The enterprise bargaining process has been criticised for its failure to deliver productivity improvements to business. Whilst enterprise bargaining is premised on the idea that employers and employees will make enterprise agreements that deliver such benefits, in return for other trade-offs, often the process can be an inflationary one for employers who end up only with an increased cost base.
The Fair Work Amendment (Bargaining Processes) Bill 2014 (Bill) introduced into Parliament on 27 November 2014 (i.e. not yet passed) makes improvements to the processes associated with the bargaining of enterprise agreements in the workplace.
In short, the Bill:
- requires the Fair Work Commission (Commission) to be satisfied before approving an enterprise agreement that discussions about productivity improvements were raised during the bargaining processes. “Productivity improvements” includes (for example) the elimination of restrictive or inefficient work practices, initiatives for training or skills development, or improvements to the business’ operations, structure, design or effectiveness of its practices and procedures;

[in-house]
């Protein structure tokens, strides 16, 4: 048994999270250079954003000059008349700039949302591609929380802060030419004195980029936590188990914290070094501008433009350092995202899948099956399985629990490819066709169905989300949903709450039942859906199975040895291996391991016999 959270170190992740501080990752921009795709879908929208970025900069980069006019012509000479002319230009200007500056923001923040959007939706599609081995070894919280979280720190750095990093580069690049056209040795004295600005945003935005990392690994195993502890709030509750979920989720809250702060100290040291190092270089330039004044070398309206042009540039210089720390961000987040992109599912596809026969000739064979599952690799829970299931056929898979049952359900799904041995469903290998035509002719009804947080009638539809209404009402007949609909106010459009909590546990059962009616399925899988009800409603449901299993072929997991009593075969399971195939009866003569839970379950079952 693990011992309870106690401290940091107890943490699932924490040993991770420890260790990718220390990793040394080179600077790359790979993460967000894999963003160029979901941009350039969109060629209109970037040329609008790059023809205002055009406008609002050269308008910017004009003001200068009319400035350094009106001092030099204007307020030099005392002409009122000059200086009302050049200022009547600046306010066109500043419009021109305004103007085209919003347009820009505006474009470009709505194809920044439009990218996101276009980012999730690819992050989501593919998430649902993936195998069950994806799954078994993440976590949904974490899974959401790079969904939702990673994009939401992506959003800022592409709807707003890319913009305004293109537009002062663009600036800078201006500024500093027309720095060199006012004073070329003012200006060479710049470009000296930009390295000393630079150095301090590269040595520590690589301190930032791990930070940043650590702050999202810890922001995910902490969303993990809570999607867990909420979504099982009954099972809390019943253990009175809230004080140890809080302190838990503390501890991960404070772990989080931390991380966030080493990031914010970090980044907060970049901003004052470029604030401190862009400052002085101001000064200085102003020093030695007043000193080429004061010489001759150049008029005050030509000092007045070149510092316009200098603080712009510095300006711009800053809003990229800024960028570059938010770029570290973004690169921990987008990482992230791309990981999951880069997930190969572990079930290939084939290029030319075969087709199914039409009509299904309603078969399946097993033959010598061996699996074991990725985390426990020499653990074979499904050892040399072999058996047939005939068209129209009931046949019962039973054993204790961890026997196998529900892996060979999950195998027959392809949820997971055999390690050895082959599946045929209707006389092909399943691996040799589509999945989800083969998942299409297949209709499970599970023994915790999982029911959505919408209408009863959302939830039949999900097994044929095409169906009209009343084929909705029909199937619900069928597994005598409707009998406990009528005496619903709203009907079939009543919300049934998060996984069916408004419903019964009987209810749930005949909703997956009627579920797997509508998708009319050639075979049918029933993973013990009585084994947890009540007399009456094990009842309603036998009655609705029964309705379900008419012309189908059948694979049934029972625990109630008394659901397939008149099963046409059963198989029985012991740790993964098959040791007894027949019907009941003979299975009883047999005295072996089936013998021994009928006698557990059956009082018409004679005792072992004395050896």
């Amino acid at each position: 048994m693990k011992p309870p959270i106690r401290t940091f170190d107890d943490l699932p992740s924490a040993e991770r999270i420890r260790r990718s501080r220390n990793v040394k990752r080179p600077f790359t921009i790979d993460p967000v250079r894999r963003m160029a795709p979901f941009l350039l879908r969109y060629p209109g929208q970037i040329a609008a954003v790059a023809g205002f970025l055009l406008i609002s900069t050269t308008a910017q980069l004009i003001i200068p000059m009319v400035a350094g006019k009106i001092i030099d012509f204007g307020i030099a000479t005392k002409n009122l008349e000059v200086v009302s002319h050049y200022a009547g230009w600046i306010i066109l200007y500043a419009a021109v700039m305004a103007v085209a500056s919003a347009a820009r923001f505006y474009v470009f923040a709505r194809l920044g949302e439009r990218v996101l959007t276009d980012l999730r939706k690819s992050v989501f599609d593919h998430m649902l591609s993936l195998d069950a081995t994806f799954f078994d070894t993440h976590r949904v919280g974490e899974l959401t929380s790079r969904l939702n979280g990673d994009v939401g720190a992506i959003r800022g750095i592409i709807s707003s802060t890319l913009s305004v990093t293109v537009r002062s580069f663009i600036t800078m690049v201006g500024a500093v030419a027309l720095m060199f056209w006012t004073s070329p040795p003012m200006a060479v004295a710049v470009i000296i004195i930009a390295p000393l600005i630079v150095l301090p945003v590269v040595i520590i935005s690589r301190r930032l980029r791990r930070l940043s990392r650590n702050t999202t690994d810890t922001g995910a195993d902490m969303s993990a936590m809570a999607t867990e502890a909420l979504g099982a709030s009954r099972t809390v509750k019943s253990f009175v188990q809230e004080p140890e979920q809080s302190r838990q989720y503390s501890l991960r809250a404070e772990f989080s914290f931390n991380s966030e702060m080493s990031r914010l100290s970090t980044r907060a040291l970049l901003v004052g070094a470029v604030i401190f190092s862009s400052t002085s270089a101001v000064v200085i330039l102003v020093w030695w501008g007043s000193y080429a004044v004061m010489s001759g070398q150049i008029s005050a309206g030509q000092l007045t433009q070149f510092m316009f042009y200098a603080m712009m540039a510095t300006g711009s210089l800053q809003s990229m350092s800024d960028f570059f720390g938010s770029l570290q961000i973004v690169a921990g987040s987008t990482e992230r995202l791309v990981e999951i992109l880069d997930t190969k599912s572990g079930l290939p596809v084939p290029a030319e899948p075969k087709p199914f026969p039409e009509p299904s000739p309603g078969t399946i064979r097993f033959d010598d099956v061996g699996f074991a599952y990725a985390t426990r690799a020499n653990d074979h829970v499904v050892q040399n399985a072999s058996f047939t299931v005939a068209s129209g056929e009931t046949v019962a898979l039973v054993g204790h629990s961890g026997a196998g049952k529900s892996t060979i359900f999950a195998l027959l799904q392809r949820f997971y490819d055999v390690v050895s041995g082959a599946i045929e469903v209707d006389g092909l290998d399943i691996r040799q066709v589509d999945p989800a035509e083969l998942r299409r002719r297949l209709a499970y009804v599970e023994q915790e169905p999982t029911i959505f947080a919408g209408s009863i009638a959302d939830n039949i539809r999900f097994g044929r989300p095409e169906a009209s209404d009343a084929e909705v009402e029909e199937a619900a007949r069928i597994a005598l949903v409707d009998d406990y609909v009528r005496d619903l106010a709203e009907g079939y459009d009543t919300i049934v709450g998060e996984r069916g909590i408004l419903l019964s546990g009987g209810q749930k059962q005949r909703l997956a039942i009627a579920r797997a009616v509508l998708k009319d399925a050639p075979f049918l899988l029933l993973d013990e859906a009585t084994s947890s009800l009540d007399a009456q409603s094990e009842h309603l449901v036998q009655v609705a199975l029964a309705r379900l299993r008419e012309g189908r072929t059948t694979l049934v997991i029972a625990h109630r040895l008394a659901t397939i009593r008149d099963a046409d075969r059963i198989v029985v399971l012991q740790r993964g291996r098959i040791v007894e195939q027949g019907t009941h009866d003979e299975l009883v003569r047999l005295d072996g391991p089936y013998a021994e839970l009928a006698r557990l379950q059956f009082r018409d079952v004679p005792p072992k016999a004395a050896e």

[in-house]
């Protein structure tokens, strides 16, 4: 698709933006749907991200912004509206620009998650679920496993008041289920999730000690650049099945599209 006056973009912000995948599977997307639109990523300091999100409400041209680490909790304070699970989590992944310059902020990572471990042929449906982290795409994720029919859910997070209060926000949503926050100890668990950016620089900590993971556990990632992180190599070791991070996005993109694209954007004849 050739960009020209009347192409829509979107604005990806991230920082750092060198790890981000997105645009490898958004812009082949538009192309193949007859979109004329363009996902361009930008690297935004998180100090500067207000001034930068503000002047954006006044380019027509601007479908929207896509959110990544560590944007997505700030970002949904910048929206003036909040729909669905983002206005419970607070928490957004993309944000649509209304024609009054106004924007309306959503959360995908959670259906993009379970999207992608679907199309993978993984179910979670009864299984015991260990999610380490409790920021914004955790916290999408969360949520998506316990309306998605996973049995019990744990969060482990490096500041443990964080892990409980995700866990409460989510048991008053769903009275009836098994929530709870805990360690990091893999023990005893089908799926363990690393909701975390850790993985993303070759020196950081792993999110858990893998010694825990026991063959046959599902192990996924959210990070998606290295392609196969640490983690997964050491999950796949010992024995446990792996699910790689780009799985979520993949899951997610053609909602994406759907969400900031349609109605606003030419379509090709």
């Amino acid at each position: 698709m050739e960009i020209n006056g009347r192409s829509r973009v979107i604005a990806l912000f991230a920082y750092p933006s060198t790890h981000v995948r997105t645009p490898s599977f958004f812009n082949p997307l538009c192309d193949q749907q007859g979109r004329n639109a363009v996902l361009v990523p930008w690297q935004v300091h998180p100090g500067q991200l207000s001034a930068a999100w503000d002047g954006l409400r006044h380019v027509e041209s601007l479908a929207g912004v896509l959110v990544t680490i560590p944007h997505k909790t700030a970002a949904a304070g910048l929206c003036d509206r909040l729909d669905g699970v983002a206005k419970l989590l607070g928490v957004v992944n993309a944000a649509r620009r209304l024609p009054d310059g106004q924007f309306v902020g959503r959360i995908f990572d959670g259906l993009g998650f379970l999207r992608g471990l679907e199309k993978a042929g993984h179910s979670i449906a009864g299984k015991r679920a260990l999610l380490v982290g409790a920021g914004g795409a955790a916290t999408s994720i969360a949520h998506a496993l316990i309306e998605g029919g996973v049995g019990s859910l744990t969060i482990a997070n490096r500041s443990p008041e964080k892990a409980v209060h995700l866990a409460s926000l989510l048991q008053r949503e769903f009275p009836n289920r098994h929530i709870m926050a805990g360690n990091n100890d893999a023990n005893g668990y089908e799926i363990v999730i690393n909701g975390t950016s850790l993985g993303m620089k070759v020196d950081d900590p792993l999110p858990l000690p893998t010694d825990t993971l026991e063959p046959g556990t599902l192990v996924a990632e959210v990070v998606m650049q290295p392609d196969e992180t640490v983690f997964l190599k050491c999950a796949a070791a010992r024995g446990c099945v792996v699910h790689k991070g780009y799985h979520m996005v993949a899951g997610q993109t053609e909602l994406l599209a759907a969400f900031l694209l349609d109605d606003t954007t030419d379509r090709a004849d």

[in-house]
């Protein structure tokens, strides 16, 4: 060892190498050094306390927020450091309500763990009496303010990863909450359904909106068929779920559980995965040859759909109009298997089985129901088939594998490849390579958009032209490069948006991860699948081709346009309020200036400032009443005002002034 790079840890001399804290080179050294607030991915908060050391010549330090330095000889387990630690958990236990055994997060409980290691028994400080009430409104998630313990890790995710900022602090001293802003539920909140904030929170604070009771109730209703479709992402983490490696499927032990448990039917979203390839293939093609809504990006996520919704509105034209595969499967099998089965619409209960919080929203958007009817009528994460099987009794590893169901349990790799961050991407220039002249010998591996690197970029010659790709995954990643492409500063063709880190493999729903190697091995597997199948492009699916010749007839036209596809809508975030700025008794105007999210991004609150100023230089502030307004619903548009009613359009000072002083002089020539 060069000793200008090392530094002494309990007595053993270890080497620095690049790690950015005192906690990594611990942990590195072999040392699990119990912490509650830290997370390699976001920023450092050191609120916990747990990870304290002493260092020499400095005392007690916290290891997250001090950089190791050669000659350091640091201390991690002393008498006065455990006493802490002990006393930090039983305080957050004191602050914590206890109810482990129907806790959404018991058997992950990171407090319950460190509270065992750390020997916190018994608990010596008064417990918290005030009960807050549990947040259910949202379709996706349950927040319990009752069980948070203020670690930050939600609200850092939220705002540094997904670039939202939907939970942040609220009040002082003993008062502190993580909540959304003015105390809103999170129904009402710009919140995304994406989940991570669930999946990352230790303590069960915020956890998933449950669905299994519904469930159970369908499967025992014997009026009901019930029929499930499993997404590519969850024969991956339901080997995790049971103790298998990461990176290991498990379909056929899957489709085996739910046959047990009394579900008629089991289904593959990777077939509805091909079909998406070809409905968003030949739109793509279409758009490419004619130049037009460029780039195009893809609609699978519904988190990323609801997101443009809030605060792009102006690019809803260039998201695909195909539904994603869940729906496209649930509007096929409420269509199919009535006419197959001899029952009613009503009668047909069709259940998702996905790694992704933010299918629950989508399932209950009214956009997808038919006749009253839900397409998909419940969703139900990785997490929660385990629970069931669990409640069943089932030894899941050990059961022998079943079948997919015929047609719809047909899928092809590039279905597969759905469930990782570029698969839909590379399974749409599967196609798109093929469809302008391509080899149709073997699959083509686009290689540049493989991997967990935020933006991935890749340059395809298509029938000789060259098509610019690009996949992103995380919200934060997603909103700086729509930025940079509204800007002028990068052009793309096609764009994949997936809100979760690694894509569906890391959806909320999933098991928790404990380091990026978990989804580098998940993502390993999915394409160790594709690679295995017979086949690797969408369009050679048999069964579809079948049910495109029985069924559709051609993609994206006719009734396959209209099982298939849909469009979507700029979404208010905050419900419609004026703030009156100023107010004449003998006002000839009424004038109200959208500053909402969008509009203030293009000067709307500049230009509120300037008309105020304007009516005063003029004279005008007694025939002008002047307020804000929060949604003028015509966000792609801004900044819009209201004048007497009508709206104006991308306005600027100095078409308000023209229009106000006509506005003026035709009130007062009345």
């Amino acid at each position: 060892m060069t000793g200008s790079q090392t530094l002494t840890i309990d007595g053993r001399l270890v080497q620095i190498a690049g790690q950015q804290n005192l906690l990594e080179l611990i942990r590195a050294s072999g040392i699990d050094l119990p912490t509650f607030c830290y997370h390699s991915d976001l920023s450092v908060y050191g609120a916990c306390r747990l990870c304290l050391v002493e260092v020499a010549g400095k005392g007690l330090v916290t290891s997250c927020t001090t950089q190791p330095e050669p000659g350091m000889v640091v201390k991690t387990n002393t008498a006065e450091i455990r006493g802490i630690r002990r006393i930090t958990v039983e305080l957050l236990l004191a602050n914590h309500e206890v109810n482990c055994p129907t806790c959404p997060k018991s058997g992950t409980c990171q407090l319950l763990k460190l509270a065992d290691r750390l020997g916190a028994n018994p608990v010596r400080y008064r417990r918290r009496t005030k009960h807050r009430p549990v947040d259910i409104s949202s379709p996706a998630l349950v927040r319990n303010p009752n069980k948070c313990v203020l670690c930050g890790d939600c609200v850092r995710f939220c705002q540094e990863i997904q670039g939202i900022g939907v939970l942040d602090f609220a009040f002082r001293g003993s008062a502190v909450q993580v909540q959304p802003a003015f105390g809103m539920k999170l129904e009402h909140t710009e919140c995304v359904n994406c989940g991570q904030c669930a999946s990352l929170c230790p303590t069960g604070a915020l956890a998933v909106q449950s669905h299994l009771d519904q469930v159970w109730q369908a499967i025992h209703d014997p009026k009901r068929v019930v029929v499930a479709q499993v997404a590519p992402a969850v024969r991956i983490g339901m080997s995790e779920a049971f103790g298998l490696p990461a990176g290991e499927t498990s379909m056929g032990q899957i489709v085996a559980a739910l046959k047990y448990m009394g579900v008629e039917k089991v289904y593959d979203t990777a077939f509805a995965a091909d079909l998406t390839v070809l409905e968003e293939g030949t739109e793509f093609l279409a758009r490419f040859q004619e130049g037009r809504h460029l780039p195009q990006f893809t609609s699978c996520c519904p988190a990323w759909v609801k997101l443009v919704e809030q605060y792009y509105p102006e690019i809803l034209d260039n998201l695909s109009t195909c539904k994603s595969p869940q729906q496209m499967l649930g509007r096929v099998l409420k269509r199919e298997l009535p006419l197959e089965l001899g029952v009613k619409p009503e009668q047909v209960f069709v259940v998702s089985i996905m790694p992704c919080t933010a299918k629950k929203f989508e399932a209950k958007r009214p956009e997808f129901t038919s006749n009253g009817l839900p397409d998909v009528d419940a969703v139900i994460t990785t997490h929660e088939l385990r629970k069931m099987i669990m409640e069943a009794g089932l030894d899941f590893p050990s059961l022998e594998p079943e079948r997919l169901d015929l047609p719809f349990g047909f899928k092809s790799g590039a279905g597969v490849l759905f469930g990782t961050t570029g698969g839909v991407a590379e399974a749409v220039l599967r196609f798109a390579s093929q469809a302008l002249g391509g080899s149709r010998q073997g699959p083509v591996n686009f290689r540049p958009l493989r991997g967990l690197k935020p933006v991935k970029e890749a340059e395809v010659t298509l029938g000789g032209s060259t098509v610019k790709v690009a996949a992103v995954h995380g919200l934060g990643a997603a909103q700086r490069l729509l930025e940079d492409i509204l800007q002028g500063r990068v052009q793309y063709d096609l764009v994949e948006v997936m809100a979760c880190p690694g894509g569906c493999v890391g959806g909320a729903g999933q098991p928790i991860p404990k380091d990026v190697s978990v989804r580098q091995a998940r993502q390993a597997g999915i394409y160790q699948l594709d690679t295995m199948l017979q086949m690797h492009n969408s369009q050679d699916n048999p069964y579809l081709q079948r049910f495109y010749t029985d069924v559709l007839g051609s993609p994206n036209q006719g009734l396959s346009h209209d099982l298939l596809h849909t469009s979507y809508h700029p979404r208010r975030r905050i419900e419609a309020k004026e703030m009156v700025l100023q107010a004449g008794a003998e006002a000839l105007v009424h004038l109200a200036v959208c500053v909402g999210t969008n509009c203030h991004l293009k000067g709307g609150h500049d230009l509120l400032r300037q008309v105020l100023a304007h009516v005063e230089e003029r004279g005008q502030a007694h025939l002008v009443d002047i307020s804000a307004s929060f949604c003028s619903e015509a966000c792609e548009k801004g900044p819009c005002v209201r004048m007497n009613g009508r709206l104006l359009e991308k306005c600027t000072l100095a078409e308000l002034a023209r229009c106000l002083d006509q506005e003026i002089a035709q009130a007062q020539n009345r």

- provides the Commission with a non-exhaustive list of factors (largely taken from case law) to be considered before it makes an order to permit protected industrial action to be taken. Factors include steps taken to reach agreement, communication of claims, responses to proposals and the extent to which bargaining has progressed; and
- precludes the Commission from making an order to permit protected industrial action where the applicant’s claims are manifestly excessive or will have an adverse impact on productivity at the workplace.
The Bill puts productivity back in the forefront of the minds of the bargaining representatives by making it a prerequisite to the Commission approving an enterprise agreement. The Bill also provides a disincentive for a bargaining representative to press ambit claims or claims that, if accepted, would have a detrimental effect on workplace productivity.
While the amendments provide modest tweaks to the current bargaining and agreement approval processes, they are expected to have a significant impact on discussions around the negotiating table. For some, the changes will not go far enough. But they are certainly a step in the right direction.
See also the Explanatory Memorandum to the Bill.